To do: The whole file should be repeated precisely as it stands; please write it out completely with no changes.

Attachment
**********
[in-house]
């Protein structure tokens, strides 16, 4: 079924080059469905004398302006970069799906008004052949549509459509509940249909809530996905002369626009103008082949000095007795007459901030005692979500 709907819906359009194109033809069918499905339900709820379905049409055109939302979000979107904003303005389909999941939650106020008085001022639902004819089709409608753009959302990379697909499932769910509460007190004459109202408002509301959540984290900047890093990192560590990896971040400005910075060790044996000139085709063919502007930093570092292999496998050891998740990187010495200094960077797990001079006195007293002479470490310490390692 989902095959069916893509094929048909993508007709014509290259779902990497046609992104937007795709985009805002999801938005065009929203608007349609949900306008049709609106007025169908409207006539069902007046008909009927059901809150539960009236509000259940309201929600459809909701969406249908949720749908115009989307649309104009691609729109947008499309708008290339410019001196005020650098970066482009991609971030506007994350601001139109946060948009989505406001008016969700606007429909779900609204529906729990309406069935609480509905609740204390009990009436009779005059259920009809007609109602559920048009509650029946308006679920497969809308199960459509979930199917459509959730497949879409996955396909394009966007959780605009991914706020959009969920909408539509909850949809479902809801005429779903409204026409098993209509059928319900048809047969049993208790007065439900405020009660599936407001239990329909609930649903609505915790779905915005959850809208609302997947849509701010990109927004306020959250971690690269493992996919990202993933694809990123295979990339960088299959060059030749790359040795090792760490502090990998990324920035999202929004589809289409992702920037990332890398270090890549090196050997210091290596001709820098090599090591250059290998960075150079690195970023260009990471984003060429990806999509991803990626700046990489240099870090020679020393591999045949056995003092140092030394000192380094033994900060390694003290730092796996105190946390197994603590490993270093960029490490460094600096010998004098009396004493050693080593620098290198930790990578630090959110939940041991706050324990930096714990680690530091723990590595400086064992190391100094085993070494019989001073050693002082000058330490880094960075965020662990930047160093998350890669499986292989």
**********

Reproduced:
[in-house]
């Protein structure tokens, strides 16, 4: 079924080059469905004398302006970069799906008004052949549509459509509940249909809530996905002369626009103008082949000095007795007459901030005692979500 709907819906359009194109033809069918499905339900709820379905049409055109939302979000979107904003303005389909999941939650106020008085001022639902004819089709409608753009959302990379697909499932769910509460007190004459109202408002509301959540984290900047890093990192560590990896971040400005910075060790044996000139085709063919502007930093570092292999496998050891998740990187010495200094960077797990001079006195007293002479470490310490390692 989902095959069916893509094929048909993508007709014509290259779902990497046609992104937007795709985009805002999801938005065009929203608007349609949900306008049709609106007025169908409207006539069902007046008909009927059901809150539960009236509000259940309201929600459809909701969406249908949720749908115009989307649309104009691609729109947008499309708008290339410019001196005020650098970066482009991609971030506007994350601001139109946060948009989505406001008016969700606007429909779900609204529906729990309406069935609480509905609740204390009990009436009779005059259920009809007609109602559920048009509650029946308006679920497969809308199960459509979930199917459509959730497949879409996955396909394009966007959780605009991914706020959009969920909408539509909850949809479902809801005429779903409204026409098993209509059928319900048809047969049993208790007065439900405020009660599936407001239990329909609930649903609505915790779905915005959850809208609302997947849509701010990109927004306020959250971690690269493992996919990202993933694809990123295979990339960088299959060059030749790359040795090792760490502090990998990324920035999202929004589809289409992702920037990332890398270090890549090196050997210091290596001709820098090599090591250059290998960075150079690195970023260009990471984003060429990806999509991803990626700046990489240099870090020679020393591999045949056995003092140092030394000192380094033994900060390694003290730092796996105190946390197994603590490993270093960029490490460094600096010998004098009396004493050693080593620098290198930790990578630090959110939940041991706050324990930096714990680690530091723990590595400086064992190391100094085993070494019989001073050693002082000058330490880094960075965020662990930047160093998350890669499986292989």